When I think about it though I have never used this approach to charging the pencil. If I am going out I make sure both the iPad Pro and the Apple Pencil are fully charged and because both devices have quite a generous battery life I am never suffering from power panic. I guess if I ever do, having the option of a quick boost from the iPad is a good idea, so in this instance a quick 30 second charge is very convenient.
The Smart Keyboard
With the iPad Pro I also decided to get the Smart Keyboard, which also doubles as a protective cover for the screen. I wanted the full experience to see if I would actually use this more than a laptop. At £139 its certainly not cheap, but I didn’t want to go down the route of a third party keyboard at this stage, besides, the only other one on offer was quite bulky and I wanted to keep my iPad Pro as slim as possible.
The Smart Keyboard is exactly that, its slim and light so doesn’t add a great deal to the weight of the device and with a quick flip of the cover you have a keyboard in front of you and the iPad Pro sat upright, just as you would with a laptop. Although this gives you a comfortable angle to work with you are only limited to the one position, and the keyboard is left flat against the desk which some users may not like.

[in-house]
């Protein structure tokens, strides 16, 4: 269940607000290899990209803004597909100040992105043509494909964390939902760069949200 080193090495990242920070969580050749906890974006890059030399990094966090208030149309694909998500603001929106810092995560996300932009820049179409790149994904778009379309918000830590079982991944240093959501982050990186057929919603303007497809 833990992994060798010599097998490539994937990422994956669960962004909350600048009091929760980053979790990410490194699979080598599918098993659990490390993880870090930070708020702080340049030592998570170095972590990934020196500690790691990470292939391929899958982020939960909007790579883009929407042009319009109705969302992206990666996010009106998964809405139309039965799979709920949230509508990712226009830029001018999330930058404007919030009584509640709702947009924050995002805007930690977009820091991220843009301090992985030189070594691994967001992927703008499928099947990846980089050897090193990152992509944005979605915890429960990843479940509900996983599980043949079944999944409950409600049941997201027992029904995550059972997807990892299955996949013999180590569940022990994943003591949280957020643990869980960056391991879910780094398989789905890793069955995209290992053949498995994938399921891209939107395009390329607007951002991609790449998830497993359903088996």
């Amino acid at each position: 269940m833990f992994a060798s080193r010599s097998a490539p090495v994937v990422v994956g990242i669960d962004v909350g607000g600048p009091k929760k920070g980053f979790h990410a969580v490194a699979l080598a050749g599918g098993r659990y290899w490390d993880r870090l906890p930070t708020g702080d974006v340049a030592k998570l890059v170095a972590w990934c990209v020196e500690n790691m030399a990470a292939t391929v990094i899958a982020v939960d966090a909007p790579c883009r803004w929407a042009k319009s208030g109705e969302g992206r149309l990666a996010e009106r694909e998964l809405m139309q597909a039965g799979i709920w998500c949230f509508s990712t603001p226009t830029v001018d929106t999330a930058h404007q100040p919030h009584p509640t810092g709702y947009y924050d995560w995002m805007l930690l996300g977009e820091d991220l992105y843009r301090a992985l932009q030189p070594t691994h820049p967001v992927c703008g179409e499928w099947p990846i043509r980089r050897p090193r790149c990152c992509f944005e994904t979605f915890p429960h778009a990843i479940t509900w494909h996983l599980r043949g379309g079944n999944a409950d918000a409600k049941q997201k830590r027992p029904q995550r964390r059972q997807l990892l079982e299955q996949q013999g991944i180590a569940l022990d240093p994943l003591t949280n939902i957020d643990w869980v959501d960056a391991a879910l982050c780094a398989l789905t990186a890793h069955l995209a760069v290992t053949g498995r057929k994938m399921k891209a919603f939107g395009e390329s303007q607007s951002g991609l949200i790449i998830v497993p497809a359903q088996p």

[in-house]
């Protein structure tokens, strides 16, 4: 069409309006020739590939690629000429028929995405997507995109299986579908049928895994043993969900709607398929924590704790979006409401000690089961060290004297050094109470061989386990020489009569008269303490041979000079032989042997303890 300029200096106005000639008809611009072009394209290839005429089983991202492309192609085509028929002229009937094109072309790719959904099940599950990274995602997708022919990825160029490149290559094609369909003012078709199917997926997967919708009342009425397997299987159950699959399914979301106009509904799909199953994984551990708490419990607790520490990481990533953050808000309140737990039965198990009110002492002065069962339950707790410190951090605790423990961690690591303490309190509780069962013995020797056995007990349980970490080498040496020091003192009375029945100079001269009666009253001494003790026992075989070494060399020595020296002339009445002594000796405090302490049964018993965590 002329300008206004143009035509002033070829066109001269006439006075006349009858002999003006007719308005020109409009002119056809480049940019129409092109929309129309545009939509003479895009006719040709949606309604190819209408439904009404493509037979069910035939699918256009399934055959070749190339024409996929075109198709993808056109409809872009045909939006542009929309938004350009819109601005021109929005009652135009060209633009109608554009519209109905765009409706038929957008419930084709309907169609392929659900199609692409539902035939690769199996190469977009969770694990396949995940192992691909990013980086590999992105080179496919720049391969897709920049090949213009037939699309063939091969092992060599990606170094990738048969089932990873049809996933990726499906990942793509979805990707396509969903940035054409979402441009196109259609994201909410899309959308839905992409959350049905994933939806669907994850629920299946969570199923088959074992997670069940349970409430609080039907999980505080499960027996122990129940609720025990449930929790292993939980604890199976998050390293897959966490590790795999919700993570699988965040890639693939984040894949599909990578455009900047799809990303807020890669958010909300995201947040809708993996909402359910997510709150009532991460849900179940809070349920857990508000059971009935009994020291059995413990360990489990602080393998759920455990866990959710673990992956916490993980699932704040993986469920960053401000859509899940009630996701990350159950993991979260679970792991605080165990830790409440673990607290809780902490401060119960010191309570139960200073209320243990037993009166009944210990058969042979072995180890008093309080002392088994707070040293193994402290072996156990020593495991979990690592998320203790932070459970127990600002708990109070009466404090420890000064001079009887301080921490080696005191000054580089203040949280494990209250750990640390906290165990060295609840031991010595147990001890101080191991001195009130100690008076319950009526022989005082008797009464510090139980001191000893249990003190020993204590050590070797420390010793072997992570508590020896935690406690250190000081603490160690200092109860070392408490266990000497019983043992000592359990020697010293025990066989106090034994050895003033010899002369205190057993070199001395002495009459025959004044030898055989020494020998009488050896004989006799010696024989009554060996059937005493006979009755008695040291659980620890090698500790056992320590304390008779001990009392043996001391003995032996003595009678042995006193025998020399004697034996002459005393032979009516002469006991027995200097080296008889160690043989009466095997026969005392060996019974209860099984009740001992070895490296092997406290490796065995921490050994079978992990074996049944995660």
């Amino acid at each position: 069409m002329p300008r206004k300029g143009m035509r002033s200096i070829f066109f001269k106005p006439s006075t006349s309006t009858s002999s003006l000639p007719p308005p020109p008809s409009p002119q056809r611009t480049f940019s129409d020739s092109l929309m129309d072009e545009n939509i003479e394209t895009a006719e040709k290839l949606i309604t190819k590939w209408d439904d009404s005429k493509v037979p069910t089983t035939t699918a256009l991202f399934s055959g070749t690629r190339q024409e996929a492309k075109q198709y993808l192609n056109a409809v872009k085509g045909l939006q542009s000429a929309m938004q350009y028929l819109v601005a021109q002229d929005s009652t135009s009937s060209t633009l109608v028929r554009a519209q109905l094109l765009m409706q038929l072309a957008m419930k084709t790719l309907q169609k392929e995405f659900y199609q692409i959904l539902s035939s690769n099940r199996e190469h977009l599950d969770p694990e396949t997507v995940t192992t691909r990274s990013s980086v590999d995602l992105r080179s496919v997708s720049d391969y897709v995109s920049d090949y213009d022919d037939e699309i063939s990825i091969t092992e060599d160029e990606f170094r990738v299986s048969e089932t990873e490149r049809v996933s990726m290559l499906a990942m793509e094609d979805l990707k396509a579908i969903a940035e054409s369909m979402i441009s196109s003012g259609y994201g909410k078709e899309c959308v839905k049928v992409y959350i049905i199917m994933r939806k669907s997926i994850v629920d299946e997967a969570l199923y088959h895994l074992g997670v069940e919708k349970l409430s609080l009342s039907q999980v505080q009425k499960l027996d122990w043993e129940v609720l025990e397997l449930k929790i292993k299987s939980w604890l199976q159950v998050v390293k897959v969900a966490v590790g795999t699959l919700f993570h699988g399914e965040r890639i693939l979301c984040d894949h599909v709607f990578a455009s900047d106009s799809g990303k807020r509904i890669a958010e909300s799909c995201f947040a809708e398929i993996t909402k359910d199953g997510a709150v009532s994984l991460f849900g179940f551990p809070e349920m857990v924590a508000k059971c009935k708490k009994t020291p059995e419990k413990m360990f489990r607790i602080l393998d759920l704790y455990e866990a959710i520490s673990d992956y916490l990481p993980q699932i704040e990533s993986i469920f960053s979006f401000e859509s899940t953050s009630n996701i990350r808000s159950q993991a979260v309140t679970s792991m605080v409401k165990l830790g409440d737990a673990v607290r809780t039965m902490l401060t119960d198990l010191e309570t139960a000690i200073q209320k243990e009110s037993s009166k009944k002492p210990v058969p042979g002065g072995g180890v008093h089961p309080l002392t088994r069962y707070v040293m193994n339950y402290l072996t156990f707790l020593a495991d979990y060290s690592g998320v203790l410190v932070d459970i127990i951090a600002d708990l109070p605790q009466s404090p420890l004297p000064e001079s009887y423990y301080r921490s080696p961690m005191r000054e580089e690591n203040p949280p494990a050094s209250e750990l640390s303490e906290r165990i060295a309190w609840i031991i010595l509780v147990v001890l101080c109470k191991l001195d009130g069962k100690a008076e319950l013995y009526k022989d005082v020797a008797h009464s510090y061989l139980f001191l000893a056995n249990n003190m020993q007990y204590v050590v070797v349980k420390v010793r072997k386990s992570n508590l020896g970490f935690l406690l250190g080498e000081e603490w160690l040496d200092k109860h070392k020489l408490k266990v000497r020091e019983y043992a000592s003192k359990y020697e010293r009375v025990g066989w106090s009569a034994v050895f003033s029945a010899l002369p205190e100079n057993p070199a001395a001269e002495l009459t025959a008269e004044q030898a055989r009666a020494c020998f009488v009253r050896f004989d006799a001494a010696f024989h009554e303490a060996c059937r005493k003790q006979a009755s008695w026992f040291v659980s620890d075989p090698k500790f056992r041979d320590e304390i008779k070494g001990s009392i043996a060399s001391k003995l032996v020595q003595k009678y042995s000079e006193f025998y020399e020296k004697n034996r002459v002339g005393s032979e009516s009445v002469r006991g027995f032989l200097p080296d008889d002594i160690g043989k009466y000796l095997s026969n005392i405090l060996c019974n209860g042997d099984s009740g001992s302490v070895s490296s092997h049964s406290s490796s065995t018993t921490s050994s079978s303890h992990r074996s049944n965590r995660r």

Some other potential issues are that the keyboard doesn’t have a track-pad and it also doesn’t have a full suite of keys. The fact it doesn’t have the full line of Function keys doesn’t actually bother me as for this device I wouldn’t see me needing to use them, the missing trackpad also isn’t a deal breaker as you can easily navigate your work via the touchscreen.
What does seem strange is there isn’t a holder for the pencil, which would have been a nice touch.
The keyboard is covered with a waterproof fabric to help with those drips and spills and typing on it feels quite nice, once you get used to it. The keys have a good, firm feel to them and also have a decent press distance and springiness, yet I can’t help but feel its just shy of that full laptop typing experience. I also found that I was hitting the wrong keys sometimes when in full flow, but this could be that I simply need more time typing on it.
Even though I had the Smart Cover I was still aware that the back of the iPad Pro wasn’t protected, plus I was getting more and more annoyed with having to carry the pencil around separately. I looked around for a solution and was thinking I might need to attach something to the keyboard myself, just to carry the pencil but then I discovered the Coverbuddy by SwitchEasy.
This is essentially a plastic cover which is designed specifically for the iPad Pro and to work along side the Smart Keyboard. It clips to the rear of the device and protects it from knocks and scratches but the other bonus is it has a handy holder for the pencil.